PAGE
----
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Juror Note in Kellen Winslow Trial Asks for Explanation as to What ‘Being Under Oath Means’


Juror notes are a regular, healthy part of trials. Perhaps the jury needs to review some evidence. Maybe they want clarification on certain instructions. It could be they simply want a break. Then there’s this letter from the rape and sexual misconduct trial of former NFL tight end Kellen Winslow II.

“The Jurors could benefit from an explanation as to what being under oath means,” said a note sent Friday. “Additionaly [sic], how we should follow the law and not what we think the law should mean.”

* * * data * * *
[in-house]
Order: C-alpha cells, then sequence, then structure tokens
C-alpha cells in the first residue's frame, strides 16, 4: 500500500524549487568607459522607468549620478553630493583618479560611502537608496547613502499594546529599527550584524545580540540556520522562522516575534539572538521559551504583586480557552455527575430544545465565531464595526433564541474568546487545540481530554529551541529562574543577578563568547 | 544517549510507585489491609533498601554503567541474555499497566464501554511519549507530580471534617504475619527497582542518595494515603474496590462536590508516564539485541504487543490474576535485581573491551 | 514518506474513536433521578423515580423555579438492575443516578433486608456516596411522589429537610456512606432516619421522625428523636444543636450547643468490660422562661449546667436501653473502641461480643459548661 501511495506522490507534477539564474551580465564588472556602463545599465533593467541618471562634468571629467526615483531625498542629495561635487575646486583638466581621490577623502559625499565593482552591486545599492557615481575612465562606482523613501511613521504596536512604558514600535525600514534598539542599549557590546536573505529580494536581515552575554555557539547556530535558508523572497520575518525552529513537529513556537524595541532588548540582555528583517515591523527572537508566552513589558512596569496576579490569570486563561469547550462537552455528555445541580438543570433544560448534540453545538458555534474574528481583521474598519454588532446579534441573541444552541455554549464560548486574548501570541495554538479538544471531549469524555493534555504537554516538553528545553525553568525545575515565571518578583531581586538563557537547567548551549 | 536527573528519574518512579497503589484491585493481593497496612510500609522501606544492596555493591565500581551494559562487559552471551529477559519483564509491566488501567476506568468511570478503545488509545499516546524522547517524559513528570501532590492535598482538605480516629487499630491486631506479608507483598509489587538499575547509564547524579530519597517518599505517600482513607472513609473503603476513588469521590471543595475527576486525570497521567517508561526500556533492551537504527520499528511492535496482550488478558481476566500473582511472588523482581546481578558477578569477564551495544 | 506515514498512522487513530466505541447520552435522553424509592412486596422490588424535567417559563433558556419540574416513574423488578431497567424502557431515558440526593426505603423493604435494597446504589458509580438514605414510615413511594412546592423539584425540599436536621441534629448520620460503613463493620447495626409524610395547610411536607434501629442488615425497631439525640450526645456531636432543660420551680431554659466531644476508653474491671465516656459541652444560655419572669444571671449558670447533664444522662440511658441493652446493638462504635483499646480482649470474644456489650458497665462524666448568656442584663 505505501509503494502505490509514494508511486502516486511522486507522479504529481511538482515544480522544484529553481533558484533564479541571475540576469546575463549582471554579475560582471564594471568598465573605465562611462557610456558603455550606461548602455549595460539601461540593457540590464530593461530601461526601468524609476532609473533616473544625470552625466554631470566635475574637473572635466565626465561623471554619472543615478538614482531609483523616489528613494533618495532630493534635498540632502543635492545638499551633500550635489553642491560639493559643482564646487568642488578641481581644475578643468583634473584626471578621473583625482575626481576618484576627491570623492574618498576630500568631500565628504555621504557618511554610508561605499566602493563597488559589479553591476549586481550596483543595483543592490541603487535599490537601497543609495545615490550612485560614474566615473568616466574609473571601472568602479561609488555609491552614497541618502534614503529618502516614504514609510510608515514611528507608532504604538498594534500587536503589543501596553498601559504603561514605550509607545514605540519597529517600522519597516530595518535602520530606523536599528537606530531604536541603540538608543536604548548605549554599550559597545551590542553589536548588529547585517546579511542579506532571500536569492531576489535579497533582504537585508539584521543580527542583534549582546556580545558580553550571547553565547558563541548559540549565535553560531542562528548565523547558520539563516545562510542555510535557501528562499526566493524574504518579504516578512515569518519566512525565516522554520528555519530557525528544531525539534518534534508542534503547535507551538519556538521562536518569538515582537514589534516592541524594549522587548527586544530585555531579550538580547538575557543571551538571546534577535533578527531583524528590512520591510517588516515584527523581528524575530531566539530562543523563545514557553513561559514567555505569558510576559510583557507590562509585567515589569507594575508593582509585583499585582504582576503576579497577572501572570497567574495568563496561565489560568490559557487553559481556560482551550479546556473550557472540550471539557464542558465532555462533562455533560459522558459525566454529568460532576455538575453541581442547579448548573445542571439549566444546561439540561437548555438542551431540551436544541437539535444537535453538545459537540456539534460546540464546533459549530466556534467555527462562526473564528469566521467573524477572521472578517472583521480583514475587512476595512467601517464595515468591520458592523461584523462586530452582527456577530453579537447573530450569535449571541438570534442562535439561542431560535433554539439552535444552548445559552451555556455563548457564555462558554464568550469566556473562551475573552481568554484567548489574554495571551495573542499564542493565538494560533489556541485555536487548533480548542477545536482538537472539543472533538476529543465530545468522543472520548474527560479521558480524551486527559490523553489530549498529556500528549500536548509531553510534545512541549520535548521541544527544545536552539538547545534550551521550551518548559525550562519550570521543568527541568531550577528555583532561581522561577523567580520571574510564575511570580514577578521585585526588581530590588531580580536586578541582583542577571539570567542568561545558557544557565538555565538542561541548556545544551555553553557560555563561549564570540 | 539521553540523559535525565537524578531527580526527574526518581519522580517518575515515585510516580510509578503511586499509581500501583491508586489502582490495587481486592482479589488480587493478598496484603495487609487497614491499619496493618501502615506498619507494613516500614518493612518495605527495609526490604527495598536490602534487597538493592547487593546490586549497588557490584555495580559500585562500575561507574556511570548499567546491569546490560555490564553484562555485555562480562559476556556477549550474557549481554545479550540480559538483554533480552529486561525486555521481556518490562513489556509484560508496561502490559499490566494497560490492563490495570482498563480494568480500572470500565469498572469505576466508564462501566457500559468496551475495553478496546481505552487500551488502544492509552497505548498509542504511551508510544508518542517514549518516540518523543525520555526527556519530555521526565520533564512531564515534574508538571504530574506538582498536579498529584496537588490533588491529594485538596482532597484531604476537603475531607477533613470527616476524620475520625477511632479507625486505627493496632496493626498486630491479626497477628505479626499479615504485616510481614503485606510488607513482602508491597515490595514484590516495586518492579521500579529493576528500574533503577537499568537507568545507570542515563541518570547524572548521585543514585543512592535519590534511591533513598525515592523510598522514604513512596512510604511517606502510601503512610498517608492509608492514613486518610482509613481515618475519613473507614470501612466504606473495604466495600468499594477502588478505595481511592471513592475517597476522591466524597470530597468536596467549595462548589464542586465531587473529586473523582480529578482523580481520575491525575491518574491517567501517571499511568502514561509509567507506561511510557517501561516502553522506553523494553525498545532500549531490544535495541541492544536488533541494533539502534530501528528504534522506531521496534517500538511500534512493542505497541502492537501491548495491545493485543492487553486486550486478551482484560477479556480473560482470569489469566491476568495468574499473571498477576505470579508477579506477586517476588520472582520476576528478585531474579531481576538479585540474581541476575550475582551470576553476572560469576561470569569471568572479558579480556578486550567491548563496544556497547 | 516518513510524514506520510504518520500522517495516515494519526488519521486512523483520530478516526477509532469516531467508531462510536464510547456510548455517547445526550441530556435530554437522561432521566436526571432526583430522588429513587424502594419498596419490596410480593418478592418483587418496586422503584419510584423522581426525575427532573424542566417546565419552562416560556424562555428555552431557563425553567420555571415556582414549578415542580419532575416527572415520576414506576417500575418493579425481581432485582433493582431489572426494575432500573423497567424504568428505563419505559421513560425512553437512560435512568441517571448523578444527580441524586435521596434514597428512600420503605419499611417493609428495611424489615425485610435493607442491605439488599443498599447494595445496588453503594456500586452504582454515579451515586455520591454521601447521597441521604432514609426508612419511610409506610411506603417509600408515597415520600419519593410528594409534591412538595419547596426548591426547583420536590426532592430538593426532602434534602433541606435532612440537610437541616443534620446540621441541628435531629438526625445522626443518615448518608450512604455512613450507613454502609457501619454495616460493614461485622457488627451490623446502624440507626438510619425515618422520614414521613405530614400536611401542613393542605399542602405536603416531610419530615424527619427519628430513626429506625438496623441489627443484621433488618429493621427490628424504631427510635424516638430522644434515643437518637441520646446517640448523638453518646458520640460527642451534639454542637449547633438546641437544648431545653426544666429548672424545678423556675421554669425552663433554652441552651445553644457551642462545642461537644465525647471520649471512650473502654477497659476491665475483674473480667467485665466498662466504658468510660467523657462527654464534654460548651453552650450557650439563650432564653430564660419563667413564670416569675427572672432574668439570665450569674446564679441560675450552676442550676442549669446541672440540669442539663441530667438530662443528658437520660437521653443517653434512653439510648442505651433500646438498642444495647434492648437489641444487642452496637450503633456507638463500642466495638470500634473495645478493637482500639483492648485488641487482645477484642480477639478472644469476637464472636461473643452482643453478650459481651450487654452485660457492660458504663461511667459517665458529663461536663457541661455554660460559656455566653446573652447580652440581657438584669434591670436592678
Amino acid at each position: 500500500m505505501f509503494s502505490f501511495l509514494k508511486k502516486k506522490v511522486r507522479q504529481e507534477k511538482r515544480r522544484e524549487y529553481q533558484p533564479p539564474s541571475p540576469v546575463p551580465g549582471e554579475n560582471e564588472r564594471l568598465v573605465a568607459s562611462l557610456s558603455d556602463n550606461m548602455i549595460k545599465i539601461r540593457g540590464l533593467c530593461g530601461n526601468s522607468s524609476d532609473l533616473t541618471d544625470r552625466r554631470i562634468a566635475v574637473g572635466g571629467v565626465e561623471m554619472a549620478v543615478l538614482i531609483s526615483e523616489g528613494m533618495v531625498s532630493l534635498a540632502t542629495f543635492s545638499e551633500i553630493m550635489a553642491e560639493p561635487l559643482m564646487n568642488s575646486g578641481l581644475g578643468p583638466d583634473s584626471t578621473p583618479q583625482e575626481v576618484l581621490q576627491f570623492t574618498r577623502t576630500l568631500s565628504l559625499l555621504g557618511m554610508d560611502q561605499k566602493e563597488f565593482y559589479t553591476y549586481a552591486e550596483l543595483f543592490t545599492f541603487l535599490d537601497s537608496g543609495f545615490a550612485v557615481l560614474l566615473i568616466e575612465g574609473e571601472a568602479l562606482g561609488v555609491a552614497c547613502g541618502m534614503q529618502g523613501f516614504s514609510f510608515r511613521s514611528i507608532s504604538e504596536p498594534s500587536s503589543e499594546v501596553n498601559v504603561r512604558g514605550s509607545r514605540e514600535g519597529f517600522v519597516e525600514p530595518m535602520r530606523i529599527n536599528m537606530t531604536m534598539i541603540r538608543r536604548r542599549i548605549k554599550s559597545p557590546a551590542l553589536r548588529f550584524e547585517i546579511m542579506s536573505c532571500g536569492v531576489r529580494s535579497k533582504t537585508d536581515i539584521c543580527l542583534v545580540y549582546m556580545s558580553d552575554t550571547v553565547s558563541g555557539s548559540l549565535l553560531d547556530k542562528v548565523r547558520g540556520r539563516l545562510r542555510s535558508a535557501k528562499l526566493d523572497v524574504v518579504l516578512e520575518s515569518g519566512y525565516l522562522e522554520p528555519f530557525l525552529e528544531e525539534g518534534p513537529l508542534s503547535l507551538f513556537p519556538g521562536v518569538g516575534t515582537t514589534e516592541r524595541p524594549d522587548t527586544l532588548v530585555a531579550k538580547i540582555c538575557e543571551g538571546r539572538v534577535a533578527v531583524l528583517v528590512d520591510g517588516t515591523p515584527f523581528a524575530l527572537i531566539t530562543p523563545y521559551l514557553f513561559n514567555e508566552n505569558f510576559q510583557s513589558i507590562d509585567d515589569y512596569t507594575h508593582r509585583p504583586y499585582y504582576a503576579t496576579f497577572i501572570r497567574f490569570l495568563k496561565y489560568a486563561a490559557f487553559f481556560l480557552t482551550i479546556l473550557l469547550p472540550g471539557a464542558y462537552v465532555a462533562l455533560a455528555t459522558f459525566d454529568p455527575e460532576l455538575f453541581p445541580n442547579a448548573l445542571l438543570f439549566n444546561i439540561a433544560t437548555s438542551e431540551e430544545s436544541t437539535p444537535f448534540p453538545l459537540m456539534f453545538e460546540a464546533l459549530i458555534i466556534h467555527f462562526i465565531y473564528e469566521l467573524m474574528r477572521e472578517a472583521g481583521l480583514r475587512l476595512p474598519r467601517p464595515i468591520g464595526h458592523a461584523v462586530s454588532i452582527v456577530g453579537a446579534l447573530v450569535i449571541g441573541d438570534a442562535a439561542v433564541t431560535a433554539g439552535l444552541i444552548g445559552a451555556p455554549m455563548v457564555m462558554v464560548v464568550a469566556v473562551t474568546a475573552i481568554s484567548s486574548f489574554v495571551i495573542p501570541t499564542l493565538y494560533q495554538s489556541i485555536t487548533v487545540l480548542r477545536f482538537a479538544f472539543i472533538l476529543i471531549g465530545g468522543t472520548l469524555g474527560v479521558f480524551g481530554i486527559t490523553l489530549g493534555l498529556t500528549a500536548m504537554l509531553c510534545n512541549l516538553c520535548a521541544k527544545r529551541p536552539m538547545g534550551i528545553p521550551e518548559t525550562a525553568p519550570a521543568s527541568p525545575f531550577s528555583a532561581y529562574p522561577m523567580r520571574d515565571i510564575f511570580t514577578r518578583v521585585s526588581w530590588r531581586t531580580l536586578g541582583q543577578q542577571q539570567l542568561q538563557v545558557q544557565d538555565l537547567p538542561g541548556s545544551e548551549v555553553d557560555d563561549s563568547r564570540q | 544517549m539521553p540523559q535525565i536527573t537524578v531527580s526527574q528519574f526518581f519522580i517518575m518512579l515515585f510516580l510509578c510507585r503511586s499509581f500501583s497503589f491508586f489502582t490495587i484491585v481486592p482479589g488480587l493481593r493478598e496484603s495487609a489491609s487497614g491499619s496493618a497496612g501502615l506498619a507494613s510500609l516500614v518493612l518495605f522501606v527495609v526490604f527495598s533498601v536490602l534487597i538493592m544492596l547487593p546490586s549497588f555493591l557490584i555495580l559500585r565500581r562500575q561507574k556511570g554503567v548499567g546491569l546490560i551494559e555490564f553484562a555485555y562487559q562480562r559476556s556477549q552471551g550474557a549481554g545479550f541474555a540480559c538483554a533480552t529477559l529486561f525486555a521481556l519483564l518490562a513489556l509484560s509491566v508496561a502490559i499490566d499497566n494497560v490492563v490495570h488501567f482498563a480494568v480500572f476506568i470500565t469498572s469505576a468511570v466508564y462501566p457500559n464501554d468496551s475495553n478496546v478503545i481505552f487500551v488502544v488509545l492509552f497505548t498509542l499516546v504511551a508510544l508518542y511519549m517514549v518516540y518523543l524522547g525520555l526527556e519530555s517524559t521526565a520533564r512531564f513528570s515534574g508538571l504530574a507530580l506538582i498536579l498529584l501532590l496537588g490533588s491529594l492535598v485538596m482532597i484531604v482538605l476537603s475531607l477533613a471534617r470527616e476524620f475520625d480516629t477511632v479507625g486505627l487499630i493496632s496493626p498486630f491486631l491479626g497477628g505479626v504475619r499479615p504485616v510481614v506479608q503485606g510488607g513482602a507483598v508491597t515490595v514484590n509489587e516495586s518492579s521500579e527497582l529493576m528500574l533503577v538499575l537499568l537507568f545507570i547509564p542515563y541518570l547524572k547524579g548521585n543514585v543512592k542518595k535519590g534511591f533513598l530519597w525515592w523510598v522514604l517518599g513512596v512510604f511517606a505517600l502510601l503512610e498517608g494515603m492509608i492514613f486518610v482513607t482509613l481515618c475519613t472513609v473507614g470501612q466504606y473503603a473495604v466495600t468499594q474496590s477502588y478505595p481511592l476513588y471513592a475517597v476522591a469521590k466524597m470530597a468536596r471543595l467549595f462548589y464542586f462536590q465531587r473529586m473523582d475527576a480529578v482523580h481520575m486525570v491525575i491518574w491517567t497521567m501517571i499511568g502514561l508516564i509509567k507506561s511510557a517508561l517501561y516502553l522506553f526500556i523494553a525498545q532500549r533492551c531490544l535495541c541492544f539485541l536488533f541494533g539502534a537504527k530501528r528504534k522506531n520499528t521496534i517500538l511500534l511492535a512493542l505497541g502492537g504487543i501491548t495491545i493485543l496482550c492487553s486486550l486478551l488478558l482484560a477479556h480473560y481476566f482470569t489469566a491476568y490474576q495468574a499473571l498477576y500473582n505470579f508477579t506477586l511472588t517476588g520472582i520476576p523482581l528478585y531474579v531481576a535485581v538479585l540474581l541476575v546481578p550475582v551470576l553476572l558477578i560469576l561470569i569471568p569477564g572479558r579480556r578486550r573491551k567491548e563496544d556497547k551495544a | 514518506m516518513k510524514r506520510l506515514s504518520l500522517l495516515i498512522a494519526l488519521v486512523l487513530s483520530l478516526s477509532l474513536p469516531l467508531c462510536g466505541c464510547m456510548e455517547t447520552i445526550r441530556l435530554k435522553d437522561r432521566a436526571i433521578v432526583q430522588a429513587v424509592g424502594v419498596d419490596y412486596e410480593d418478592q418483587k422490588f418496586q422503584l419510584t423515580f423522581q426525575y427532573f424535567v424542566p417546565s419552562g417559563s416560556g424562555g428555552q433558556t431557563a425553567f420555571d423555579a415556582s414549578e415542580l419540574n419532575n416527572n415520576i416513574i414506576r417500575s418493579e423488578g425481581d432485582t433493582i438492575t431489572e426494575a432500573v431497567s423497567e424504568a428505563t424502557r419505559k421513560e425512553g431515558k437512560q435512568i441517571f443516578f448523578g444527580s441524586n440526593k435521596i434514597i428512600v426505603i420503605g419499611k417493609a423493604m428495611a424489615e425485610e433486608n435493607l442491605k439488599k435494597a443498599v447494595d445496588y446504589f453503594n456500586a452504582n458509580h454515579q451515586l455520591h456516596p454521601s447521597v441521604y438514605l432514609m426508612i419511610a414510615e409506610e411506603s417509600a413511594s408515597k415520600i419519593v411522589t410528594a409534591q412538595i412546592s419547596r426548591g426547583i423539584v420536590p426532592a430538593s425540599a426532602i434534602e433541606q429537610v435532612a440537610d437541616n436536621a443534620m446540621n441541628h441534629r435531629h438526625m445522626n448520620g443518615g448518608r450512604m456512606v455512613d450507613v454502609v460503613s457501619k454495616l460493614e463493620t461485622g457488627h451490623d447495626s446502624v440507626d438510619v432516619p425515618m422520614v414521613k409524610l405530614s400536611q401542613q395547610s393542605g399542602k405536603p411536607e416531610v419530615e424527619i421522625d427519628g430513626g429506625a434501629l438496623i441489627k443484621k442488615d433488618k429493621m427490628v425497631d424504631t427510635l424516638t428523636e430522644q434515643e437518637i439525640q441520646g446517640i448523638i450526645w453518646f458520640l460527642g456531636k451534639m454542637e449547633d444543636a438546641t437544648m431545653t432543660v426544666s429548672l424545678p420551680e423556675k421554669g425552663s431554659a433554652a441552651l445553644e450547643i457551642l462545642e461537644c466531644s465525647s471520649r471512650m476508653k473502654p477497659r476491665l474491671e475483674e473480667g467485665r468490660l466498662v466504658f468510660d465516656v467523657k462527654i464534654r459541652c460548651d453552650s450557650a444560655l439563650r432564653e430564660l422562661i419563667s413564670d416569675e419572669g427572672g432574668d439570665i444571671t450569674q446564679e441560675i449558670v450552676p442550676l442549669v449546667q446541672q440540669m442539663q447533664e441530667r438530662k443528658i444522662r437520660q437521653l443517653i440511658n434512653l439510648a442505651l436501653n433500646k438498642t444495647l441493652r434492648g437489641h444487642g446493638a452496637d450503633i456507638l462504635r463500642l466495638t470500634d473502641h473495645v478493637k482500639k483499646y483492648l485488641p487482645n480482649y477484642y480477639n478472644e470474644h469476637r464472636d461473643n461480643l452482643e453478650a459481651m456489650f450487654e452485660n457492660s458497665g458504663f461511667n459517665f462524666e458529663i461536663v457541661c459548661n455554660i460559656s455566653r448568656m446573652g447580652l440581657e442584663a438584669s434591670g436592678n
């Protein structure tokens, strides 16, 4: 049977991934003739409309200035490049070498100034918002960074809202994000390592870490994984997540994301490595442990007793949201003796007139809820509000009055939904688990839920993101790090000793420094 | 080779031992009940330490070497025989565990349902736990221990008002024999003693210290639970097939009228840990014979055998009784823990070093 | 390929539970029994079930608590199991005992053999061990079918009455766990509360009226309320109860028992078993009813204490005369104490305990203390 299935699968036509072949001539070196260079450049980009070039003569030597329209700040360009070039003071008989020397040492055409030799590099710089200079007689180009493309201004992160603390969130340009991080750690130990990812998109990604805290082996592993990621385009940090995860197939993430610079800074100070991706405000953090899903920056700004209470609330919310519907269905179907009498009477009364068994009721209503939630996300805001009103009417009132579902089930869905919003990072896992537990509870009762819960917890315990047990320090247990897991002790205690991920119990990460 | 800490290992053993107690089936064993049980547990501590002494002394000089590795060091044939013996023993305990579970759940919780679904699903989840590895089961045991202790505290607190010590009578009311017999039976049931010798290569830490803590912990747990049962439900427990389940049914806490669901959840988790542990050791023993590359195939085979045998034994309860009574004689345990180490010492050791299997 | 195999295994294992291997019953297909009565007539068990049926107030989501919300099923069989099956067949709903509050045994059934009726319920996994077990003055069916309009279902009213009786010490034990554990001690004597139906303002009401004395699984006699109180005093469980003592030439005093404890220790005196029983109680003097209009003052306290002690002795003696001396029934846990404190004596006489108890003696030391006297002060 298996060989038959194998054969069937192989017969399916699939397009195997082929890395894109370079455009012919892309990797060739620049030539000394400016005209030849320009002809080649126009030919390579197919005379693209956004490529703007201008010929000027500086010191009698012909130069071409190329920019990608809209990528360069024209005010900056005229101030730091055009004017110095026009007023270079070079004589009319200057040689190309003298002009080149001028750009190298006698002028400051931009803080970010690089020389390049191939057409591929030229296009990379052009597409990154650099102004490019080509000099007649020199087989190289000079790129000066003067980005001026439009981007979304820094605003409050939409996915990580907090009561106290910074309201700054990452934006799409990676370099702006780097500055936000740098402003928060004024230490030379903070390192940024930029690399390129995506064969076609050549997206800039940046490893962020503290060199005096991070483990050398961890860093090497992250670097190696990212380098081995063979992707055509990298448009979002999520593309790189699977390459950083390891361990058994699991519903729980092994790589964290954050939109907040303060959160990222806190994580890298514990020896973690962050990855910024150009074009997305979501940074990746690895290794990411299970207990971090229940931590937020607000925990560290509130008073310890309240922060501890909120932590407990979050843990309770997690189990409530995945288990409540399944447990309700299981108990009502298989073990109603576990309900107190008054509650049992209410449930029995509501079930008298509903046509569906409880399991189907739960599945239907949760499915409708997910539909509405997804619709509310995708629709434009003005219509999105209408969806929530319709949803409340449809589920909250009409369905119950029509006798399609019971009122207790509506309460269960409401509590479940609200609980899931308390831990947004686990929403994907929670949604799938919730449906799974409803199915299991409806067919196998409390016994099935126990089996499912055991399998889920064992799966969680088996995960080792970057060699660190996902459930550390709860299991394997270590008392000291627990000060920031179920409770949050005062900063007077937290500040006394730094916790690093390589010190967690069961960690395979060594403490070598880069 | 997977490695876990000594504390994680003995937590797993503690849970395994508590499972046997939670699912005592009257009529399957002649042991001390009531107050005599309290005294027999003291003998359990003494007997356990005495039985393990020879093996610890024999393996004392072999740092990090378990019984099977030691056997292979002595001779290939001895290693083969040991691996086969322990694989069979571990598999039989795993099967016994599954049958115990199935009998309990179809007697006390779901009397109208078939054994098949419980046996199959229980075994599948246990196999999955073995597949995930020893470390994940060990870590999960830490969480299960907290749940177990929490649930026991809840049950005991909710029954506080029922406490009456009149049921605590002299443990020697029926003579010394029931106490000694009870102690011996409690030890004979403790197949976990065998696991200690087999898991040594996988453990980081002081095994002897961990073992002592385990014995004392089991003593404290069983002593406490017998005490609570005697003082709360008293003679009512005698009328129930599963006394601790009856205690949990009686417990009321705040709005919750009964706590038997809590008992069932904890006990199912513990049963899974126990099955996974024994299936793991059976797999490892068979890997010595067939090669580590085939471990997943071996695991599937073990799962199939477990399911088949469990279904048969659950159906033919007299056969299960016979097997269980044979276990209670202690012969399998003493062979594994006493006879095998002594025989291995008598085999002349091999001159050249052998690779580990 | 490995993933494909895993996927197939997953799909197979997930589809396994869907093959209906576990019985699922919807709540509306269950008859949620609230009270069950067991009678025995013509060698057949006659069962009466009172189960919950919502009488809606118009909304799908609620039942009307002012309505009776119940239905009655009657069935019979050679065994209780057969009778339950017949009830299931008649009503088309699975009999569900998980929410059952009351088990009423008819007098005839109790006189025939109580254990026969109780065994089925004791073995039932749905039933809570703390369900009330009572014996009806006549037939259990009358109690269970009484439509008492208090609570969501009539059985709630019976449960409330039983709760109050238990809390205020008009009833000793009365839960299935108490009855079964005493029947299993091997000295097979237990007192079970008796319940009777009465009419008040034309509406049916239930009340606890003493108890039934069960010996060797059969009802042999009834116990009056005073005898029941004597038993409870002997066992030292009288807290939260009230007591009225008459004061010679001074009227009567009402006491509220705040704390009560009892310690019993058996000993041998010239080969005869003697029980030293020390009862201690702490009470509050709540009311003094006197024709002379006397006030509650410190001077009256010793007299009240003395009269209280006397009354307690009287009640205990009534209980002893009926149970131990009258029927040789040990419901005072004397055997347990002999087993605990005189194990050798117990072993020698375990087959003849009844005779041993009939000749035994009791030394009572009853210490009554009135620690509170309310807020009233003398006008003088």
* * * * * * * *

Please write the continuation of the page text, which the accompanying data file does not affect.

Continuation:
Prosecutors brought charges against Winslow for alleged incidents dating back to 2003. There are five women, and their ages skew older. Only one is younger than 50. The defendant allegedly raped three and committed lewd acts in front of two others.

The defense has argued that the alleged rapes were actually consensual sex, while the alleged lewd acts didn’t actually happen as the accusers suggested.

Deliberations continued into Friday. Not all jurors notes have been so… unique. Most were typical and had to do with the review of certain evidence.

[Screengrab via Law&Crime Network]

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